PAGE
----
7. They speculate instead of invest. The word speculator comes from the Latin word specere, literally meaning a spy. In the heady days of the Internet bubble, speculation became rampant. Everything was going up. You couldn’t lose! You simply waited a few months, weeks, or hours and someone else would come along to buy the stock from you at a higher price. That all worked nicely…until it didn’t. As Ben Graham (Warrren Buffett’s mentor) said, “An investment operation is one which, upon thorough analysis promises safety of principal and an adequate return. Operations not meeting these requirements are speculative. Know this, an investment is something that you’ve analyzed carefully. You know exactly what you’re buying. You feel confident that it’s stable for the long haul. You also know that it will give you an adequate return, either through an increase in share value or through healthy dividends for the price you pay. Don’t invest without knowing what you’re buying. Study it very carefully before you buy. If you must speculate, then do so with money that you won’t need for the future. In other words, don’t speculate.

Making mistakes is a part of any learning process. Knowing what they are, when you’re committing them and how to avoid them will help you succeed as an investor. To avoid committing them, develop a thoughtful investment plan and stick with it. Do your own thinking and don’t be afraid to do the opposite of the herd. Follow these guidelines, and you will be well on your way to building wealth with investing over the long term.

Be free. Nothing else is worth it.




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  • http://divhut.com Keith Park

    Great summary. I think number 6 is the most influential as scary and sensationalist headlines always grab the mind share of most which no doubt influences many with their investment decisions. It can be tough to tune out the talking heads and dozens upon dozens of articles, blog, web sites that tout “financial news.” Thanks for sharing.

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  • robbybonfire23

    Buffet’s rule about not losing money reminds me of an experience I had, riding home on the bus from the race track in Los Angeles, years ago. A young man sitting near me, who obviously had had a bad day at the races, talking out loud to no one in particular, changed the focus of my life when he said: “Everybody gets winners, it’s the losers that kill you.”

    Yes, cut down on the poor management and investing decisions and the winners are what are left standing. I think about this brilliant observation in the context of what I am striving to accomplish, every day of my life.

  • zachary

    Great post. Also, usually when people make a lot of money quickly, they lose it quickly due to spending it all because they’ve never had that kind of cash before. The practice of making money slowly over time is what keeps a rich person rich, because they had spent their time and energy earning it. They’re not just going to let it all go down the toilet.

    • https://www.montycampbell.com/ Monty Campbell

      That’s right. Without the right money habits, a person who comes into sudden wealth will most likely lose it (i.e. lottery winners). Success in wealth building is 85% mental (habits, discipline, etc…) and only 15% mechanical.

  • tim@alphainvesting

    i also see investors comparing apples with oranges. The P/E ratio of one company has little bearing on that of a company in a different industry.

    • https://www.montycampbell.com/ Monty Campbell

      Good point Tim. Investors are too often looking for one single measurement that fits everything. The markets, don’t work that way. It’s best to do your homework on investment, than rely on a single financial ratio to tell you everything you need to know about a stock.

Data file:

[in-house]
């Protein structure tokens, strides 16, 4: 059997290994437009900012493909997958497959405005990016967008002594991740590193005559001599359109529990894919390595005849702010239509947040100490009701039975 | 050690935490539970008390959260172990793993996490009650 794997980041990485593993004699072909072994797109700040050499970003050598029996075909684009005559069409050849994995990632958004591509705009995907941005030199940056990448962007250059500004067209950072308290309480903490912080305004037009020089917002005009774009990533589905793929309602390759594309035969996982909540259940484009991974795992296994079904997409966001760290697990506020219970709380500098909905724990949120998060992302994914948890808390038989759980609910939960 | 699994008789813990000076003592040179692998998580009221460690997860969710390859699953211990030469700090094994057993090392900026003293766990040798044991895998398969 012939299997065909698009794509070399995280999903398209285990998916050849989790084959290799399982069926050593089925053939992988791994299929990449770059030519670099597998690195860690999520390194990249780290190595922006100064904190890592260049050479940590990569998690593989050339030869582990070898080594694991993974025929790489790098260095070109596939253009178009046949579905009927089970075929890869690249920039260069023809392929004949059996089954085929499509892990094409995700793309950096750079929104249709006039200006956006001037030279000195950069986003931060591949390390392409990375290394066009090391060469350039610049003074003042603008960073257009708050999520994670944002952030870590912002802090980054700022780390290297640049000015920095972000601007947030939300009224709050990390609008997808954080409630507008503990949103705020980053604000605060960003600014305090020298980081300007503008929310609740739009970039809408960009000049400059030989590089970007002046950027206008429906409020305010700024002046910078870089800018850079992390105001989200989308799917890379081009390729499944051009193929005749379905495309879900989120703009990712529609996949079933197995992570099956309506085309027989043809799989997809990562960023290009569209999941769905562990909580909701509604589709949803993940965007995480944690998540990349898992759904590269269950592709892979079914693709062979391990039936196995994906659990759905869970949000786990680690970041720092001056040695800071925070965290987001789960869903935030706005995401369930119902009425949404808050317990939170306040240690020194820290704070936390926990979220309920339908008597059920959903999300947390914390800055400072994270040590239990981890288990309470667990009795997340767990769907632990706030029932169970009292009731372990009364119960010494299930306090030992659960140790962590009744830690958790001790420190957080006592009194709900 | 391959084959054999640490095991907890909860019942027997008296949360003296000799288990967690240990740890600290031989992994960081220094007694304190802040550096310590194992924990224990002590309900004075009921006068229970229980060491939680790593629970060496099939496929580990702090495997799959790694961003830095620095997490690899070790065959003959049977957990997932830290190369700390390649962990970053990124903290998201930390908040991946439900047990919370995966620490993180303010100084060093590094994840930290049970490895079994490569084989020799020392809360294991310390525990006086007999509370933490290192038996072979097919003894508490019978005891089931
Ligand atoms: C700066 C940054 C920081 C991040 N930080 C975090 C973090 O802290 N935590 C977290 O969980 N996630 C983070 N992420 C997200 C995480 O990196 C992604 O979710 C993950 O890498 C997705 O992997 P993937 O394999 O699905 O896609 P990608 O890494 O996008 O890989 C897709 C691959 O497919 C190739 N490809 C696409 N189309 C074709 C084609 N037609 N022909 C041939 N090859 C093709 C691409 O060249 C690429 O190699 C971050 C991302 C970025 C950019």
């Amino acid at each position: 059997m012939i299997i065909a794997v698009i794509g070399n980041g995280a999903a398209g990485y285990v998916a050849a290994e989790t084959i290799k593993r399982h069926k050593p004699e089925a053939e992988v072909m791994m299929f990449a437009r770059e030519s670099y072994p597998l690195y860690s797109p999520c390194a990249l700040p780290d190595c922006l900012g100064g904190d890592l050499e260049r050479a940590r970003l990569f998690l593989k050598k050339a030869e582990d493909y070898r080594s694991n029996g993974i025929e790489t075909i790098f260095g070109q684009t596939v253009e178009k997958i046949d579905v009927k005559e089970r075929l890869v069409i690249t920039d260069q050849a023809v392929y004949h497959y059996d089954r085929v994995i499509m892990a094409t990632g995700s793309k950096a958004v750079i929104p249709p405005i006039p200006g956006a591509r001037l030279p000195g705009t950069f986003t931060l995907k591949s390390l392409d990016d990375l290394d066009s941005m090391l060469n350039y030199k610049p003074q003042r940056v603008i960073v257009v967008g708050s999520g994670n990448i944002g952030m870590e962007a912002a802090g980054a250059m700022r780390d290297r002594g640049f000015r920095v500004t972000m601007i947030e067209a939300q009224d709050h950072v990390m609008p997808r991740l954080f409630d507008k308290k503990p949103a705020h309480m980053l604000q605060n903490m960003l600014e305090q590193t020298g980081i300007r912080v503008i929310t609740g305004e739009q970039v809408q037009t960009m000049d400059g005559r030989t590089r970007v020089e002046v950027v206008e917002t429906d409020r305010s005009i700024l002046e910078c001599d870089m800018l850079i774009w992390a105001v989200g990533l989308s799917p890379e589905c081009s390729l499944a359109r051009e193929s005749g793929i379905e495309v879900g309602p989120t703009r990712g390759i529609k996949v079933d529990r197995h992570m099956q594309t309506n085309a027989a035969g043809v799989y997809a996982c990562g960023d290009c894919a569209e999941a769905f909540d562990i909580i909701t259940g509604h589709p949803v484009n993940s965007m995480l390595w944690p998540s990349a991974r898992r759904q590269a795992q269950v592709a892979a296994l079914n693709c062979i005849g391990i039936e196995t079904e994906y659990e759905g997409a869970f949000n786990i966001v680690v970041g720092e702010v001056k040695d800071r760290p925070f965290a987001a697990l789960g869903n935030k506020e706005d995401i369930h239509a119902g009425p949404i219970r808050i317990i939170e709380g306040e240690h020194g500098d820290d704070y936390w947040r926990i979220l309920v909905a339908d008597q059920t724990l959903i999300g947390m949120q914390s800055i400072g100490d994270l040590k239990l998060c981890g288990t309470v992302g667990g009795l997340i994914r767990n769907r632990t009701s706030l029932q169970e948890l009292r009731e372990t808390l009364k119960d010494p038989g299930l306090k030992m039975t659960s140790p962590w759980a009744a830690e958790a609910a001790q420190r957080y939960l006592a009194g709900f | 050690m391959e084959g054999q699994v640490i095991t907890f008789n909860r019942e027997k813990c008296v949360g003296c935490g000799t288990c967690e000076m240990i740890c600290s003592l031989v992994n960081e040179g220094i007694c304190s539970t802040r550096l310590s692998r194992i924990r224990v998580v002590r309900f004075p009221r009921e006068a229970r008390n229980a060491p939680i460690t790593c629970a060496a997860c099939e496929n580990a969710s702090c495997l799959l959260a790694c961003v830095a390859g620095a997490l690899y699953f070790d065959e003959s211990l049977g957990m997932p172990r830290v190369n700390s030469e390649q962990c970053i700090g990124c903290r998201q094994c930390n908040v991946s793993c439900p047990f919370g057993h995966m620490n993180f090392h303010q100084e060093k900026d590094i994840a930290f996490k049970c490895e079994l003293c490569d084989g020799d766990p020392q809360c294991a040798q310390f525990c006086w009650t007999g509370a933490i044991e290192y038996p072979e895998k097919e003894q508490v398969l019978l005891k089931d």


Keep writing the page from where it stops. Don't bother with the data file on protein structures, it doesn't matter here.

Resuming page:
• robbybonfire23

        We have something, in horse racing handicapping, called the “Double Check Off.” What this means is that you apply TWO criteria to qualifying your investment/play, and if they both check off positively – it’s a bet.

        Best example is you bring together two football bettors who consistently beat the point spread with 60 per cent winners, but with using different selection methods. If you bet only on those games in which they are in agreement, yours (and their) winning percentage now rises to 69 per cent. The formula for this is winning percentage squared, divided by losing percentage squared, that result divided the sum of itself plus 1.0. So that you get 60 x 60 / 40 /40 = 2.25. 2.25 / 3.25 = 69 per cent.

  • Owen

    I agree about letting your emotions rule your decisions. The most common mistake made by investors. A sure fire recipe for investment return disappointment, if not disaster.

    • https://www.montycampbell.com/ Monty Campbell

      Yes, Buffett so aptly put it that to be successful in investing, you don’t need a high IQ. Rather, you need a high EQ (emotional quotient).

  • ashanuy

    Monty, what do you think about diversification? I noticed that you didn’t mention it. If you have all your money tied up in a single investment and something goes wrong, you will lose all your money. I guess too much diversification, however, will result in having too many investments to properly manage.

    • https://www.montycampbell.com/ Monty Campbell

      I follow Buffett’s principle about diversification – that diversification for lowering risks winds up lowering returns. The way to hedge against risk, is to not invest in risky businesses, not thru diversification.

      • robbybonfire23

        I would invest at high risk, IF I calculated that I had a ~favorable~ risk/reward ratio. In other words, better to bet on a horse at 20-1 odd who should be 15-1, than to bet on a horse who should be 3-1 odds, who is going off at 2-1.

        In the first example, I reap a long term 31 per cent positive R.O.I; while in the second example, I realize a negative R.O.I. of 25 per cent. This despite the fact that in the first example, I win just six per cent of the time, while in the second example I win 25 per cent of the time. It’s about making money, not about how often you win, a scenario in which you can still lose money while having a high rate of success.

  • Colin Reese

    I think another one is ignoring expenses. One of the most common mistakes that beginners make is ignoring investment expenses and the impact that such expenses have upon their investment returns. A two percent fee adds up over time.

    • https://www.montycampbell.com/ Monty Campbell

      Good point Colin. Those little fees do steal away from the investor.